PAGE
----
As any fule kno, I have a love of All Rifles (Mauser), and the 1909 Argie is no exception.  Yeah, it’s chambered in the offbeat (and wonderfully-powerful) 7.65mm Argentine — how offbeat? the “53mm” cartridge casing is actually 53.6mm in length — but like all Mausers of the Gew. 98 or K98 family, the action is almost indestructible and I would have absolutely no hesitation in picking up one of these to go into battle, hunt at medium ranges, or blow away a goblin.  In terms of power, it’s roughly equivalent to the British .303 Enfield of the same era;  in terms of recoil, it’s worse.  I once did a side-by-side shoot-off with two rifles thus chambered, starting with a mag load (10 rounds) from my old SMLE .303.  Then, after three rounds of the 7.65mm, I put the 1909 down gently and had to have a soothing shoulder massage from a maiden of the Orient  a Swedish girl named Hanna  my girlfriend of the time.  The .303 was a pleasure, by comparison.

Another reason not to plink with the Argy rifle is the ammo.  While it’s not especially uncommon (from vendors who specialize in such cartridges), you’re not going to find it at Bubba’s Bait ‘n Ammo Shack.  But thank goodness for those erstwhile Commies at Prvi Partizan, where the cost per squeeze is about a dollar (actually quite reasonable, given the obscurity of the cartridge).  Shooting a serious hunting load from Norma will treble that, but hunting doesn’t require thousands of rounds to be touched off — if you know what you’re doing, of course.  Hornady also makes cheap-ish 7.65mm ammo, but the bullet is much lighter (150gr vs. the “normal” 174gr), which means you’ll have to adjust from your practice ammo to your hunting cartridge — always a little problematic with iron-sighted rifles.

Also, the 1909’s straight bolt handle makes mounting a scope problematic, and if I were to advise against anything to do with the Argie, it would be attempting this yourself.  If you just have to have a scope-mounted old 98-type Mauser, start with one of the later (e.g. M48 Yugo) models.  Even that can require very tall mounts:

As for the 1909 rifle itself:  it never saw combat with the Argentine armed forces but even so, most of them are pretty battered by now, and all-number-matching rifles are a rare find.  There’s also a lot of stuff said about the Argentina-made 1909s vs. the German-made (DWM) ones, but I’ve fired more than a couple of the Argy Argies, and they’re fine.  In any event, DWM made nearly three times the number of the others, so mostly you’ll find it’s a DWM.

The Argentinians (not DWM, as I recall) also made a carbine model (like this one), but that is even less pleasant to shoot.  When it comes to recoil, heavier is better.

Current prices seem to run anywhere from $300 (gun shows) – $750+ (FFL), but those at the lower end need to be very carefully checked over by a gunsmith — I wouldn’t risk getting a cheap one, myself.  One inherent problem is that damn rifles are most often the target of amateur gunsmithing — usually converted into a more common chambering.  These should be avoided like the plague.

All that said, however:  the 1909 Argentine Mauser is a sound, effective rifle, and I do regret selling mine.  [exit, kicking self]

Why Not?

As police presence and power decreases (forced by, lest we forget, Democrat-controlled local governments), it seems only natural that people are saying, “Well, we did deputize the enforcement of laws and peacekeeping functions to government — but if they are unable or unwilling to perform those functions, we’re just gonna take that power back into our own hands.”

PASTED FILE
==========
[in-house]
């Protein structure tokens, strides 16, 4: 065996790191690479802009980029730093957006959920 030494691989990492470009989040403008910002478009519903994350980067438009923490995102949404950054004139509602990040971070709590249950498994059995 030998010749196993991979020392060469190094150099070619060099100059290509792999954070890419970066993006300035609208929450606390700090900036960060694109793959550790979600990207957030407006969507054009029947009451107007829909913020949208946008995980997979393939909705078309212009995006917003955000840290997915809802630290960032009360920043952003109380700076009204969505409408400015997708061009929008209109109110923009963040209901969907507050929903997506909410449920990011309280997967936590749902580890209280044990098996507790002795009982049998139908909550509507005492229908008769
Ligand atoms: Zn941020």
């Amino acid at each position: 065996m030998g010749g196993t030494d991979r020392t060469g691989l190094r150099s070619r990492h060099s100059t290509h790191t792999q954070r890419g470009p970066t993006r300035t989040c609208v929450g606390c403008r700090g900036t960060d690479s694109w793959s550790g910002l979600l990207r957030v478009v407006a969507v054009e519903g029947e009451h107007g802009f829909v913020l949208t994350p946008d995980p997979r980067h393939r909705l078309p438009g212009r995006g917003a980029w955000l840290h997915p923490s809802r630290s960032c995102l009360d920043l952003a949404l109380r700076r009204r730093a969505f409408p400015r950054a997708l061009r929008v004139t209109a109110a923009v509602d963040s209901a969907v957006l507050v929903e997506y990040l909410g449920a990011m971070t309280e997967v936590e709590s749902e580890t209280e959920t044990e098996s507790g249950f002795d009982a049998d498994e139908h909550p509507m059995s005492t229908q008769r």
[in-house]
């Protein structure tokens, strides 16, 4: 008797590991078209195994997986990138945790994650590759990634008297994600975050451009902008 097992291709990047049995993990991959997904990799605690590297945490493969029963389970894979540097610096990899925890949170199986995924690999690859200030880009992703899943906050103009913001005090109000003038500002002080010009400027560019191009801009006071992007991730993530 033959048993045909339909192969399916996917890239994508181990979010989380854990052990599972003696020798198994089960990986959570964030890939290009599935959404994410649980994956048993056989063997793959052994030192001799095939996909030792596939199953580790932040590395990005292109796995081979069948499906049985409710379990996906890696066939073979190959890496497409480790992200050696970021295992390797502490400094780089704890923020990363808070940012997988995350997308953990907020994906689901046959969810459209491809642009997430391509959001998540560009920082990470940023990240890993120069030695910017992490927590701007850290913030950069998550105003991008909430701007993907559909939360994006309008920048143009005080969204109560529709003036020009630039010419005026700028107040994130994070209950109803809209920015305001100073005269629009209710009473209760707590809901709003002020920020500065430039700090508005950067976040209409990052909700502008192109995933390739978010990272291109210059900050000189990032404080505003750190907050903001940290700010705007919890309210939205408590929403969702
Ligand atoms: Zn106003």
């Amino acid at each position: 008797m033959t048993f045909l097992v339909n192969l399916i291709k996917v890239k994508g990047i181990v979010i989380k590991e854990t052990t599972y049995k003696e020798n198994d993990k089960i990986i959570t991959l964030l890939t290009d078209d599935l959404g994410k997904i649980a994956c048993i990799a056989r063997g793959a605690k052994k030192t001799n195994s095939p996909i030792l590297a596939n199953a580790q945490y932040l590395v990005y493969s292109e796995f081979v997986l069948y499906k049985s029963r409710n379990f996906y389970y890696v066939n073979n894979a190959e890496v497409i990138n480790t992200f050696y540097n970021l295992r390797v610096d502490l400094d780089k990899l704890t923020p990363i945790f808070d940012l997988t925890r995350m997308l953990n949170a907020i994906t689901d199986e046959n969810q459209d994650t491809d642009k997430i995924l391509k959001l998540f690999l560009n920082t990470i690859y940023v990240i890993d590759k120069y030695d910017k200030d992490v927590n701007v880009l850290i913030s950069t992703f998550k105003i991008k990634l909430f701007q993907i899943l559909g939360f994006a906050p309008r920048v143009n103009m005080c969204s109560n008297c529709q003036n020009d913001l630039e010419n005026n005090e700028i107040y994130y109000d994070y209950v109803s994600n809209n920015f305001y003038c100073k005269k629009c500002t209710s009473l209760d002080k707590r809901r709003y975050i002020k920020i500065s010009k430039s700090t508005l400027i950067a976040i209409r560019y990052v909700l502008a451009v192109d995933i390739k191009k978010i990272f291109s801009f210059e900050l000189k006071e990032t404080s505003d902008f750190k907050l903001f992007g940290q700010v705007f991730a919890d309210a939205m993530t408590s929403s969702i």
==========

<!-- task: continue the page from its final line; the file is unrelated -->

Violent Crime Explosion Forces Minneapolis Residents to Form Militias

Breitbart’s John Nolte, by the way, doesn’t think this is a Good Thing, and he gives a number of sound reasons why.  I, however, am not interested in ivory-tower discussions — I prefer to remain rooted in reality — so I think that even if Nolte is correct, it doesn’t matter.  The reality facing these people betrayed by their government is real, and it’s dangerous.  So I say:  go on, buy guns, learn how to use them, and do whatever you have to do to protect yourselves from the raving mob.  Right now, the BLM/Pantifas are actively behaving in ways that makes me think they’re looking for martyrs, and if a bunch of citizen militias help them achieve that goal, so much the better.  (I would love to see a situation where a militia group drops the hammer on some scumbag looters / rioters, and when the cops put in a belated appearance to try and arrest the shooters, the militia sticks to their guns, so to speak, and tells the cops to go pound sand.  Let government try to maintain its “monopoly on force” in the face of an armed and angry citizenry trying to protect themselves and each other.)  As the Z-man sourly puts it:

“Gun sales are booming, but the people buying the guns imagine themselves defending their life and property within a system of laws. What happens when they realize there is no system of laws?”

Interesting, but behind the curve.   More intriguing is what happens when the cops realize there is no longer a system of laws.  And Z-man talks about that too:

Social collapse comes when the majority stops accepting the legitimacy of the system and the authority of those in charge of it. The one result of the street rioters and their corporate and political sponsors is they may get what they want. The majority may stop accepting the legitimacy of the system. That silent minority may lose all faith in the system and the people running it. That would be us one step from the edge, when all respect for authority collapses and takes society with it.

That would be this scenario:

Yeah, I know:  it sounds like I’m promoting anarchy, doesn’t it?  Tell me that what’s going on right now in Portland, Seattle and Chicago isn’t already anarchy.  Only what it really is, as Z-man points out, is government-enabled (and even -supported) anarchy.  If the Left is so keen on anarchy, let’s give them the full flavor.

But just for the record, I’m damn glad that it’s Black people (and women) buying more guns.  Self-defense is a universal right, after all.